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Is there a clever way to show that

$$|x| - |y| \leq |x-y|$$

I believe I can think of a way to solve this using cases, but the book I'm working out of said that "A very short proof is possible if you write things in the right way" which has motivated me to figure out this quick way, but I've failed thus far and any help would be appreciated

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    $\begingroup$ Hint: Write $x=x-y+y$ on the LHS. $\endgroup$ – Git Gud Jul 24 '14 at 17:23
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$\left|x\right|=\left|x-y+y\right|\leq\left|x-y\right|+\left|y\right|$ so $\left|x\right|-\left|y\right|\leq\left|x-y\right|$

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    $\begingroup$ that is pretty clever. thanks! $\endgroup$ – Math_Illiterate Jul 24 '14 at 17:39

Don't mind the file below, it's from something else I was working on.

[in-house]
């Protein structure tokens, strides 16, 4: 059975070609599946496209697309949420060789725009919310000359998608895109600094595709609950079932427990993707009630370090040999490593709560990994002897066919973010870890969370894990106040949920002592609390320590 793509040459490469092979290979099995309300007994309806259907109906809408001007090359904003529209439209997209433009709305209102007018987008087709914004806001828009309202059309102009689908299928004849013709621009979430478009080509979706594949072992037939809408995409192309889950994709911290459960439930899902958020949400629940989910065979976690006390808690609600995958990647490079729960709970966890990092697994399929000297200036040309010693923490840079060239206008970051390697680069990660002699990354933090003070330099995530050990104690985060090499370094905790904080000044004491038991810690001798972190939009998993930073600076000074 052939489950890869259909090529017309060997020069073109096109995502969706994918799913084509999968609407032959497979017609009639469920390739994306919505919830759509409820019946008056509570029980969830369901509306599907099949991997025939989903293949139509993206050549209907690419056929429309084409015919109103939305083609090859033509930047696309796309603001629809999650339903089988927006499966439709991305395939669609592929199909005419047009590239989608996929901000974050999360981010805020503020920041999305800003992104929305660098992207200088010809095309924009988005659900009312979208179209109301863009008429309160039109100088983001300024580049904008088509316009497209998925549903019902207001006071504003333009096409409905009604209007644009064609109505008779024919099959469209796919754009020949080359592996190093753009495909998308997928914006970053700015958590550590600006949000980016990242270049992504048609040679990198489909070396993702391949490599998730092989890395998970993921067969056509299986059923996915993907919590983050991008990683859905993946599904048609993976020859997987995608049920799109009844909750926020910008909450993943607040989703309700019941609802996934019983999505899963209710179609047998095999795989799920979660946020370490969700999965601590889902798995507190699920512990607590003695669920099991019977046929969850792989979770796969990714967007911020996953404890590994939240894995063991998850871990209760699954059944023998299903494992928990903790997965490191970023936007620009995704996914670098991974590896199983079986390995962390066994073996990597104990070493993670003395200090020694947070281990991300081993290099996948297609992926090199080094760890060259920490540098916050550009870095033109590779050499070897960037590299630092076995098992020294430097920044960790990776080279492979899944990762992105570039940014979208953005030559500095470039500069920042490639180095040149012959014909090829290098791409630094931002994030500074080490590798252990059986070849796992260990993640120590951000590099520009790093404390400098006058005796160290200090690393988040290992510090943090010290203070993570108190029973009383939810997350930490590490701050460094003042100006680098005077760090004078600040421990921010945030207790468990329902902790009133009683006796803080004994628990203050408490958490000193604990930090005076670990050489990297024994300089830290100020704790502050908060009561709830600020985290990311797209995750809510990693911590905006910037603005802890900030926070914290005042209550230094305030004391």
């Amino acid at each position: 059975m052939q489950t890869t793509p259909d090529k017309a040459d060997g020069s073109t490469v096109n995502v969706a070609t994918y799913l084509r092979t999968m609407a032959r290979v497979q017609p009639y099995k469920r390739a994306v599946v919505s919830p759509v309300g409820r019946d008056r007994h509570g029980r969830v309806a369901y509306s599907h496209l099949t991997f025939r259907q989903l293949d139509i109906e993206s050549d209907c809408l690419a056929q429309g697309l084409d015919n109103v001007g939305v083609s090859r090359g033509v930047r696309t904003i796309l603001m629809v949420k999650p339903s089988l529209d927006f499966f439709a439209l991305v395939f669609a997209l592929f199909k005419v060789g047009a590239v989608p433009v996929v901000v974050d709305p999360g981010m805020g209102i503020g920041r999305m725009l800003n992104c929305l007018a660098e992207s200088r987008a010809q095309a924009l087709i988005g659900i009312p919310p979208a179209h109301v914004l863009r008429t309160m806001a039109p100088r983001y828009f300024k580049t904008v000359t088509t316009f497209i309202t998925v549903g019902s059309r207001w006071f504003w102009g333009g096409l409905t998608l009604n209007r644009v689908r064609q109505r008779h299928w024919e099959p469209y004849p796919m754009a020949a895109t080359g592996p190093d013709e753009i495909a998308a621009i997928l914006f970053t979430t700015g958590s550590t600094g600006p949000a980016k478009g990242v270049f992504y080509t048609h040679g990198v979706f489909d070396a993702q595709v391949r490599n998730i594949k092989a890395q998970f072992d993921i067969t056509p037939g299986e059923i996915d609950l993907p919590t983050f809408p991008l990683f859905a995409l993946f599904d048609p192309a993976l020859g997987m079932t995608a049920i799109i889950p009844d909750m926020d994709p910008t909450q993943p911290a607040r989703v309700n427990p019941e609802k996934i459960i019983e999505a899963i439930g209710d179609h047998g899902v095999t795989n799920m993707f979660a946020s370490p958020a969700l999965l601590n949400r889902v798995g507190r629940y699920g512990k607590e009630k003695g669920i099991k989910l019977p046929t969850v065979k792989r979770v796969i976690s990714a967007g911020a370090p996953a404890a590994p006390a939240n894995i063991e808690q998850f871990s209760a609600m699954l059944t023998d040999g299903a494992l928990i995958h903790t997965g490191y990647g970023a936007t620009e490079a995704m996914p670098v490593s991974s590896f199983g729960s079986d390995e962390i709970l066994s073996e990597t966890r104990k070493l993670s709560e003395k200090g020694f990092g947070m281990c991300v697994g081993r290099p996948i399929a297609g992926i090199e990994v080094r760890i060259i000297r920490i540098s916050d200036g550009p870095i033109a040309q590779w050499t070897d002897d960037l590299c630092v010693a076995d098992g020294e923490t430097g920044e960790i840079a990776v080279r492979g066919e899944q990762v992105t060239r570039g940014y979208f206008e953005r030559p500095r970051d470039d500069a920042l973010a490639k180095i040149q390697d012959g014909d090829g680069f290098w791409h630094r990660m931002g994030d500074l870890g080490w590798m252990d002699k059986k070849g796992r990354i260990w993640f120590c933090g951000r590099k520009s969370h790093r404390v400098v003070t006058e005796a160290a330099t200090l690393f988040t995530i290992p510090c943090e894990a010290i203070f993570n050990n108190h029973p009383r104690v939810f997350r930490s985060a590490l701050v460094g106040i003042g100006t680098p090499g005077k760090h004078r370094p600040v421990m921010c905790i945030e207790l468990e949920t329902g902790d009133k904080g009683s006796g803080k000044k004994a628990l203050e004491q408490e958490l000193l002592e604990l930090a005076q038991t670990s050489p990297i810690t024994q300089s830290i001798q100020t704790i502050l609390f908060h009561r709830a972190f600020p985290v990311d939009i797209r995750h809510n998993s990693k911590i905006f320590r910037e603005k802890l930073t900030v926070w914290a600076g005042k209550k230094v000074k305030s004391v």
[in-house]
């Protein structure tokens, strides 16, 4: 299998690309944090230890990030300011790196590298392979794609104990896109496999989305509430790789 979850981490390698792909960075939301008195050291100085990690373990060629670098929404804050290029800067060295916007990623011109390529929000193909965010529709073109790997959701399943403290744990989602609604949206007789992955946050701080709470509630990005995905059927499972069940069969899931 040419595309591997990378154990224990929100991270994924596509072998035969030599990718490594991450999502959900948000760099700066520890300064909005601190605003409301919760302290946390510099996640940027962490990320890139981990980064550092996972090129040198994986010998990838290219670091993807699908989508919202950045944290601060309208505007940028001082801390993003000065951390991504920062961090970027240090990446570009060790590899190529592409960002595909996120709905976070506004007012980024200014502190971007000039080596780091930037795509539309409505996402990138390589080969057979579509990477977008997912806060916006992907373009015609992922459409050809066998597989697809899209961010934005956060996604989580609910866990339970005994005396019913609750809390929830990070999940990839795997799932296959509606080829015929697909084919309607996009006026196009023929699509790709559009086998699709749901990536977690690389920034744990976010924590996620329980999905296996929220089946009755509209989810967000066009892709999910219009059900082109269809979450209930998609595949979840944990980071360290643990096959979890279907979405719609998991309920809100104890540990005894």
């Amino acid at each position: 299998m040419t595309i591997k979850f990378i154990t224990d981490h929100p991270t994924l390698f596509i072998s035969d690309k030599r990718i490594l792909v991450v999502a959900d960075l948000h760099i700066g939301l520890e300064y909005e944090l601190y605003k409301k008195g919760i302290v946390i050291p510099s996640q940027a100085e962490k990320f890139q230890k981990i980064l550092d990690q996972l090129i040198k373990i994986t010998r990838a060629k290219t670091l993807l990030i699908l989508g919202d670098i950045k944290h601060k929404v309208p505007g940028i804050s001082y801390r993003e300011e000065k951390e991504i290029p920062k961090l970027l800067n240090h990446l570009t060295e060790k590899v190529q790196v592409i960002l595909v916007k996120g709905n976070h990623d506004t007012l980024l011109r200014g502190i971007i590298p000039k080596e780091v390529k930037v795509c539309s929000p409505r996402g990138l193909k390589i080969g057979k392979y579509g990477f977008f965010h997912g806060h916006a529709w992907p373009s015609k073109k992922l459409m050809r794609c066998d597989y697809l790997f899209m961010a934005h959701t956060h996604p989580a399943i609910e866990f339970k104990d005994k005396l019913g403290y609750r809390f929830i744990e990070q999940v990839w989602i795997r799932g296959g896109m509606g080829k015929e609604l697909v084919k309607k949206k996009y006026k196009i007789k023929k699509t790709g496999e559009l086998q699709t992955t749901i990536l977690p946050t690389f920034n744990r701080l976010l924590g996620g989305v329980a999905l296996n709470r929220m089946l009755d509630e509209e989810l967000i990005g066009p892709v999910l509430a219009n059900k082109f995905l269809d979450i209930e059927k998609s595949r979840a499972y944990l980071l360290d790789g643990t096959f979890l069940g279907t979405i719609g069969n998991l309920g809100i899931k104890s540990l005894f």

• $\begingroup$ You are very welcome. $\endgroup$ – drhab Jul 24 '14 at 17:51
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Your inequality is equivalent to the triangle inequality, so using it proves your inequality in one step. (See drhab's answer.)

Without using the triangle inequality, we can still find a proof that doesn't need cases:

Your inequality is equivalent to $$|x| \le |x-y| + |y|.$$ Since both sides are non-negative, this is equivalent to $$|x|^2 \le (|x-y| + |y|)^2.$$ Calculate the squares and get rid of $x^2$ on both sides to get $$0\le 2y^2-2xy + + 2|(x-y)y|,$$ which is equivalent to $$2(x-y)y \le 2|(x-y)y|,$$ which is true since $z\le|z|$ for all $z\in\mathbb R$.

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